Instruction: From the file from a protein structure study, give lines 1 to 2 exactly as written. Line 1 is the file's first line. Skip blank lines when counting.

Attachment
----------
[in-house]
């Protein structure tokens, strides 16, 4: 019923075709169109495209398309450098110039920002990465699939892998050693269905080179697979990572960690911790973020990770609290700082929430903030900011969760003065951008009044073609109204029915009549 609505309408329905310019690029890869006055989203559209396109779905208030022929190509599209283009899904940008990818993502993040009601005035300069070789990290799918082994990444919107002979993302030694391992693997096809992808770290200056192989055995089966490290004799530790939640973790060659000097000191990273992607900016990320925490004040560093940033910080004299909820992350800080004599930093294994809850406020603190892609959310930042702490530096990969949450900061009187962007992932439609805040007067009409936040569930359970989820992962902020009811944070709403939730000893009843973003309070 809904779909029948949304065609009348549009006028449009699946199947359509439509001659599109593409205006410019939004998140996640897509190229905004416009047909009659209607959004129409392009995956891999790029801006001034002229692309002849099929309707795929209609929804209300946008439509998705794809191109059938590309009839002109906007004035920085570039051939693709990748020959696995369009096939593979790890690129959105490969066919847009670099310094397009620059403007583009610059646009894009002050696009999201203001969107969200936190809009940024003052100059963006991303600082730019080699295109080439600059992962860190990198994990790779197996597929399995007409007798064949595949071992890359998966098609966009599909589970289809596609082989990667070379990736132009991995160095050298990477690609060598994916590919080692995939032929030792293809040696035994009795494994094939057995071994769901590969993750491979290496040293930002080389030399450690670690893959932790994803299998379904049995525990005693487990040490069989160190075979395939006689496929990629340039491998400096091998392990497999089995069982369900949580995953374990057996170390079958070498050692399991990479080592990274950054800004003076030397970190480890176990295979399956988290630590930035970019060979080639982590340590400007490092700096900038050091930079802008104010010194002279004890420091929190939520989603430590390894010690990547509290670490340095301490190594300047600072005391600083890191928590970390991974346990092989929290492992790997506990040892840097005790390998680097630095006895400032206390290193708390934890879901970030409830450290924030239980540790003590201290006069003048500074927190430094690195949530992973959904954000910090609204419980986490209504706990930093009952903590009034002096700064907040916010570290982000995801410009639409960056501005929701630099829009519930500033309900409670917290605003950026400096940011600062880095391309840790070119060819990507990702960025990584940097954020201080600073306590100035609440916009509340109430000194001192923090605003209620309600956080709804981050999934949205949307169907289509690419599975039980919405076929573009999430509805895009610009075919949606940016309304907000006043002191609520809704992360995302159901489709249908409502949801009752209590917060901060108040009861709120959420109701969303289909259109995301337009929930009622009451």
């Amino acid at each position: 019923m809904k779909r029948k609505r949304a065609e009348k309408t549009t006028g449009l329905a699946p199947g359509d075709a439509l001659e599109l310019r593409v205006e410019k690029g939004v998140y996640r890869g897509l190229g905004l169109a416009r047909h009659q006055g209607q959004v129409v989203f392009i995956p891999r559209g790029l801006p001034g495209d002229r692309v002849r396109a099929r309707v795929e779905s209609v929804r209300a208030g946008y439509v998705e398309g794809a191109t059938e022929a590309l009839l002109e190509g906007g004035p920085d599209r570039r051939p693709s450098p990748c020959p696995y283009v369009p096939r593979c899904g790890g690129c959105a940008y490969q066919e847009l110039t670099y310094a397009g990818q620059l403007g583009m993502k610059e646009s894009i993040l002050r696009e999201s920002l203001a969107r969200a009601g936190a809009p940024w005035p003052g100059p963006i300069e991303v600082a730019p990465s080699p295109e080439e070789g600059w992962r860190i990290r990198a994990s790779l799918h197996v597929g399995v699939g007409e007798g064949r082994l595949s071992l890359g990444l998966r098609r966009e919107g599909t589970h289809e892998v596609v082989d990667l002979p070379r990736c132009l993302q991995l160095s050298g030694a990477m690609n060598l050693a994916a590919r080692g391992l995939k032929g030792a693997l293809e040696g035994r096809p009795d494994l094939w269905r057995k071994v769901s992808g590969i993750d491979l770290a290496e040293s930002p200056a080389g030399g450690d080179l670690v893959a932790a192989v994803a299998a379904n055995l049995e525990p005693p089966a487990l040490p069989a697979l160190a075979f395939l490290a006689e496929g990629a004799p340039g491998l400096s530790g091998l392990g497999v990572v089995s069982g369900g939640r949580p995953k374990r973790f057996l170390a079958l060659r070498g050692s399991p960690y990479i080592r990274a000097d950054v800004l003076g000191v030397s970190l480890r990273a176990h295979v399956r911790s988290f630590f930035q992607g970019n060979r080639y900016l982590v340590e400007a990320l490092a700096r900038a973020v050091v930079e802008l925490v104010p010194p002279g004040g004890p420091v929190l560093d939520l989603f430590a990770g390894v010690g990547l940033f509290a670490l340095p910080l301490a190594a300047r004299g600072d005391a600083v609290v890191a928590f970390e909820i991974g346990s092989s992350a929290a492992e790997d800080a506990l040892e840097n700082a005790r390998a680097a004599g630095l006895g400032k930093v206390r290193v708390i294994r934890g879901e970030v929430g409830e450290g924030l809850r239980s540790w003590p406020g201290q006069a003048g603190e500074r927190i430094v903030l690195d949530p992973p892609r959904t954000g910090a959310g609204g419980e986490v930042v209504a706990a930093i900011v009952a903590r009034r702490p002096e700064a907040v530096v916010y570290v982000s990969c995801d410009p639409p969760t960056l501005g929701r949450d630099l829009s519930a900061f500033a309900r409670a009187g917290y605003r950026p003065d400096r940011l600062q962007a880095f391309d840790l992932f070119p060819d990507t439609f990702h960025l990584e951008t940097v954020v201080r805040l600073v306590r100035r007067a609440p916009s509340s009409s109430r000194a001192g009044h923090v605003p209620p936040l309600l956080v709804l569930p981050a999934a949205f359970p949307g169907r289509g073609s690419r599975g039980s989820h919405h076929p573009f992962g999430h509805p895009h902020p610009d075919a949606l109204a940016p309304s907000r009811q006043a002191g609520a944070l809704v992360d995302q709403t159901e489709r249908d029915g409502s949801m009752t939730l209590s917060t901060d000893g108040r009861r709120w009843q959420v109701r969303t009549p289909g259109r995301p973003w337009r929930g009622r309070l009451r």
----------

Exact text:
[in-house]
């Protein structure tokens, strides 16, 4: 019923075709169109495209398309450098110039920002990465699939892998050693269905080179697979990572960690911790973020990770609290700082929430903030900011969760003065951008009044073609109204029915009549 609505309408329905310019690029890869006055989203559209396109779905208030022929190509599209283009899904940008990818993502993040009601005035300069070789990290799918082994990444919107002979993302030694391992693997096809992808770290200056192989055995089966490290004799530790939640973790060659000097000191990273992607900016990320925490004040560093940033910080004299909820992350800080004599930093294994809850406020603190892609959310930042702490530096990969949450900061009187962007992932439609805040007067009409936040569930359970989820992962902020009811944070709403939730000893009843973003309070 809904779909029948949304065609009348549009006028449009699946199947359509439509001659599109593409205006410019939004998140996640897509190229905004416009047909009659209607959004129409392009995956891999790029801006001034002229692309002849099929309707795929209609929804209300946008439509998705794809191109059938590309009839002109906007004035920085570039051939693709990748020959696995369009096939593979790890690129959105490969066919847009670099310094397009620059403007583009610059646009894009002050696009999201203001969107969200936190809009940024003052100059963006991303600082730019080699295109080439600059992962860190990198994990790779197996597929399995007409007798064949595949071992890359998966098609966009599909589970289809596609082989990667070379990736132009991995160095050298990477690609060598994916590919080692995939032929030792293809040696035994009795494994094939057995071994769901590969993750491979290496040293930002080389030399450690670690893959932790994803299998379904049995525990005693487990040490069989160190075979395939006689496929990629340039491998400096091998392990497999089995069982369900949580995953374990057996170390079958070498050692399991990479080592990274950054800004003076030397970190480890176990295979399956988290630590930035970019060979080639982590340590400007490092700096900038050091930079802008104010010194002279004890420091929190939520989603430590390894010690990547509290670490340095301490190594300047600072005391600083890191928590970390991974346990092989929290492992790997506990040892840097005790390998680097630095006895400032206390290193708390934890879901970030409830450290924030239980540790003590201290006069003048500074927190430094690195949530992973959904954000910090609204419980986490209504706990930093009952903590009034002096700064907040916010570290982000995801410009639409960056501005929701630099829009519930500033309900409670917290605003950026400096940011600062880095391309840790070119060819990507990702960025990584940097954020201080600073306590100035609440916009509340109430000194001192923090605003209620309600956080709804981050999934949205949307169907289509690419599975039980919405076929573009999430509805895009610009075919949606940016309304907000006043002191609520809704992360995302159901489709249908409502949801009752209590917060901060108040009861709120959420109701969303289909259109995301337009929930009622009451």